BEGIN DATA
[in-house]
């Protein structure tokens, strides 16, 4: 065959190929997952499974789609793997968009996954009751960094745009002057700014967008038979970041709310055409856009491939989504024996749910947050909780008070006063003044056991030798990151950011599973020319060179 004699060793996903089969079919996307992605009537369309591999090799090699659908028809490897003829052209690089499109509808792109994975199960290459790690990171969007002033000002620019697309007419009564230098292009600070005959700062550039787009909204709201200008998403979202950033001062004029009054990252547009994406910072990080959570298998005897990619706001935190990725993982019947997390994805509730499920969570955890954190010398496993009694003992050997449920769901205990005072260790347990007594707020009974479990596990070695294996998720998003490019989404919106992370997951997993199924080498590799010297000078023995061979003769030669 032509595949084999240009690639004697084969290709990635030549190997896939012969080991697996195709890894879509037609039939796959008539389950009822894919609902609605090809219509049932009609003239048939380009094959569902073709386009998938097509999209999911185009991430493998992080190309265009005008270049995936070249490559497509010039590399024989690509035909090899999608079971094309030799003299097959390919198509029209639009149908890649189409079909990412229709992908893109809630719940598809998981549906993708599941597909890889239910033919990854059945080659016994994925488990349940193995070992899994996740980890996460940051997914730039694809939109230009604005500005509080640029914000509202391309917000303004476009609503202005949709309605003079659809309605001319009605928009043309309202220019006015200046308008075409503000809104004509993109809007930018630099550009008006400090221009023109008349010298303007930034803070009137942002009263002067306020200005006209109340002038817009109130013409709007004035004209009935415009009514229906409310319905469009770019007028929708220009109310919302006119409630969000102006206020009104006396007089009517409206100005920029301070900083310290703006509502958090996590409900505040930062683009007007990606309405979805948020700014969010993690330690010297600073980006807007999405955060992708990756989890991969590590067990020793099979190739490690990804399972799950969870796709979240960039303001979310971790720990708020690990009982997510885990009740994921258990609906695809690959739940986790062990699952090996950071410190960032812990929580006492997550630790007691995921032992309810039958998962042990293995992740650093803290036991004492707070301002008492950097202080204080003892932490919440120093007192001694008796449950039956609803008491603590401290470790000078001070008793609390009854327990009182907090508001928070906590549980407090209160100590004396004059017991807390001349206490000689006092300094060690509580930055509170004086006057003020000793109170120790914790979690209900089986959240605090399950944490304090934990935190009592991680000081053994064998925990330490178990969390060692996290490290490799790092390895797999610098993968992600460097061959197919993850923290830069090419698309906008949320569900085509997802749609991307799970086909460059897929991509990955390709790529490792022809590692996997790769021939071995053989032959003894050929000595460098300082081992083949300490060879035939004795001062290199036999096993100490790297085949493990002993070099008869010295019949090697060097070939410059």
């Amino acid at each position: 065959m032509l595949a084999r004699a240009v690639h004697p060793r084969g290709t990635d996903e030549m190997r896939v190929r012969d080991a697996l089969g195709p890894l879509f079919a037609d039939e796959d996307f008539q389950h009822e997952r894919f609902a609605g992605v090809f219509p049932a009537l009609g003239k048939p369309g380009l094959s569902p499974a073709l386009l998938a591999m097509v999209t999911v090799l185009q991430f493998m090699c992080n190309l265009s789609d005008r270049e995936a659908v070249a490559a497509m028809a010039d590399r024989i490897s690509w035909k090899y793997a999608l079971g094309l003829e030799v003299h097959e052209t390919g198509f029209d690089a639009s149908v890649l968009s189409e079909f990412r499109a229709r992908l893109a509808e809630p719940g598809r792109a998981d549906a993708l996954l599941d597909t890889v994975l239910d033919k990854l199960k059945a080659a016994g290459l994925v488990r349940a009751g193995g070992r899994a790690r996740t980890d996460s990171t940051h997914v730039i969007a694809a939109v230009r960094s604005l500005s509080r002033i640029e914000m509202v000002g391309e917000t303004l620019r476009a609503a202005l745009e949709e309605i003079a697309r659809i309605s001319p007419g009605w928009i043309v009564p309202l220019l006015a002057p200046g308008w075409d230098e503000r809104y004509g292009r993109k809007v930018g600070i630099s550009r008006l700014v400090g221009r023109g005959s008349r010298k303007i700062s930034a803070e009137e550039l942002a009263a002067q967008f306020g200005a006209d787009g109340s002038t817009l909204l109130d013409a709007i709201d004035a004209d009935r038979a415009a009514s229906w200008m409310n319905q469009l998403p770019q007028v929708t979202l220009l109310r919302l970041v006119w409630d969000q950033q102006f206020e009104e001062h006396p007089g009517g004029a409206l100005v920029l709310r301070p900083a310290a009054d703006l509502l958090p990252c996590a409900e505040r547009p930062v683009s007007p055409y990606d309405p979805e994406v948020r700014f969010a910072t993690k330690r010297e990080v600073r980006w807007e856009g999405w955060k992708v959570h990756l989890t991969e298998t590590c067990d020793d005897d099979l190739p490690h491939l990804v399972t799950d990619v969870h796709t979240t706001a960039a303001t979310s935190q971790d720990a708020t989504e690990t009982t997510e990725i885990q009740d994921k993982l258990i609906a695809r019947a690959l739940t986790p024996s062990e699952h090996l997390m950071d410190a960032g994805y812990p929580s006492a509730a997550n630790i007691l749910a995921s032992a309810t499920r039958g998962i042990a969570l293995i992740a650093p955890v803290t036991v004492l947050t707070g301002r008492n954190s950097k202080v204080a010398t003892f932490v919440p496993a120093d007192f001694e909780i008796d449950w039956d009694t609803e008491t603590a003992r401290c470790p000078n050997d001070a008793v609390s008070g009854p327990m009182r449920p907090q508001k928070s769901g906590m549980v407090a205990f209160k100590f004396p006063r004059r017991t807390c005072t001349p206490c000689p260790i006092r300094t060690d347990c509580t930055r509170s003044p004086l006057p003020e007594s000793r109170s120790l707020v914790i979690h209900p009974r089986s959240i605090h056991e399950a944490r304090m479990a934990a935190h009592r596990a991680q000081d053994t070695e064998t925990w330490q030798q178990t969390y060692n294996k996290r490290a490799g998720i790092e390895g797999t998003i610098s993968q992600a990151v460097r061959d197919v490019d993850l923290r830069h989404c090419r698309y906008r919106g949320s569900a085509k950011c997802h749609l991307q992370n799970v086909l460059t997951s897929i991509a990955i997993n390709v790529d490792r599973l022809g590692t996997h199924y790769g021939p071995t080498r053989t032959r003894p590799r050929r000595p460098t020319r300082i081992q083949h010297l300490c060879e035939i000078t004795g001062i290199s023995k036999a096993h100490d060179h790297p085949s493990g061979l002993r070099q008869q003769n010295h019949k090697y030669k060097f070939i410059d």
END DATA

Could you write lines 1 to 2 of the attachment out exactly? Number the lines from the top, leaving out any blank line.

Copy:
[in-house]
């Protein structure tokens, strides 16, 4: 065959190929997952499974789609793997968009996954009751960094745009002057700014967008038979970041709310055409856009491939989504024996749910947050909780008070006063003044056991030798990151950011599973020319060179 004699060793996903089969079919996307992605009537369309591999090799090699659908028809490897003829052209690089499109509808792109994975199960290459790690990171969007002033000002620019697309007419009564230098292009600070005959700062550039787009909204709201200008998403979202950033001062004029009054990252547009994406910072990080959570298998005897990619706001935190990725993982019947997390994805509730499920969570955890954190010398496993009694003992050997449920769901205990005072260790347990007594707020009974479990596990070695294996998720998003490019989404919106992370997951997993199924080498590799010297000078023995061979003769030669 032509595949084999240009690639004697084969290709990635030549190997896939012969080991697996195709890894879509037609039939796959008539389950009822894919609902609605090809219509049932009609003239048939380009094959569902073709386009998938097509999209999911185009991430493998992080190309265009005008270049995936070249490559497509010039590399024989690509035909090899999608079971094309030799003299097959390919198509029209639009149908890649189409079909990412229709992908893109809630719940598809998981549906993708599941597909890889239910033919990854059945080659016994994925488990349940193995070992899994996740980890996460940051997914730039694809939109230009604005500005509080640029914000509202391309917000303004476009609503202005949709309605003079659809309605001319009605928009043309309202220019006015200046308008075409503000809104004509993109809007930018630099550009008006400090221009023109008349010298303007930034803070009137942002009263002067306020200005006209109340002038817009109130013409709007004035004209009935415009009514229906409310319905469009770019007028929708220009109310919302006119409630969000102006206020009104006396007089009517409206100005920029301070900083310290703006509502958090996590409900505040930062683009007007990606309405979805948020700014969010993690330690010297600073980006807007999405955060992708990756989890991969590590067990020793099979190739490690990804399972799950969870796709979240960039303001979310971790720990708020690990009982997510885990009740994921258990609906695809690959739940986790062990699952090996950071410190960032812990929580006492997550630790007691995921032992309810039958998962042990293995992740650093803290036991004492707070301002008492950097202080204080003892932490919440120093007192001694008796449950039956609803008491603590401290470790000078001070008793609390009854327990009182907090508001928070906590549980407090209160100590004396004059017991807390001349206490000689006092300094060690509580930055509170004086006057003020000793109170120790914790979690209900089986959240605090399950944490304090934990935190009592991680000081053994064998925990330490178990969390060692996290490290490799790092390895797999610098993968992600460097061959197919993850923290830069090419698309906008949320569900085509997802749609991307799970086909460059897929991509990955390709790529490792022809590692996997790769021939071995053989032959003894050929000595460098300082081992083949300490060879035939004795001062290199036999096993100490790297085949493990002993070099008869010295019949090697060097070939410059």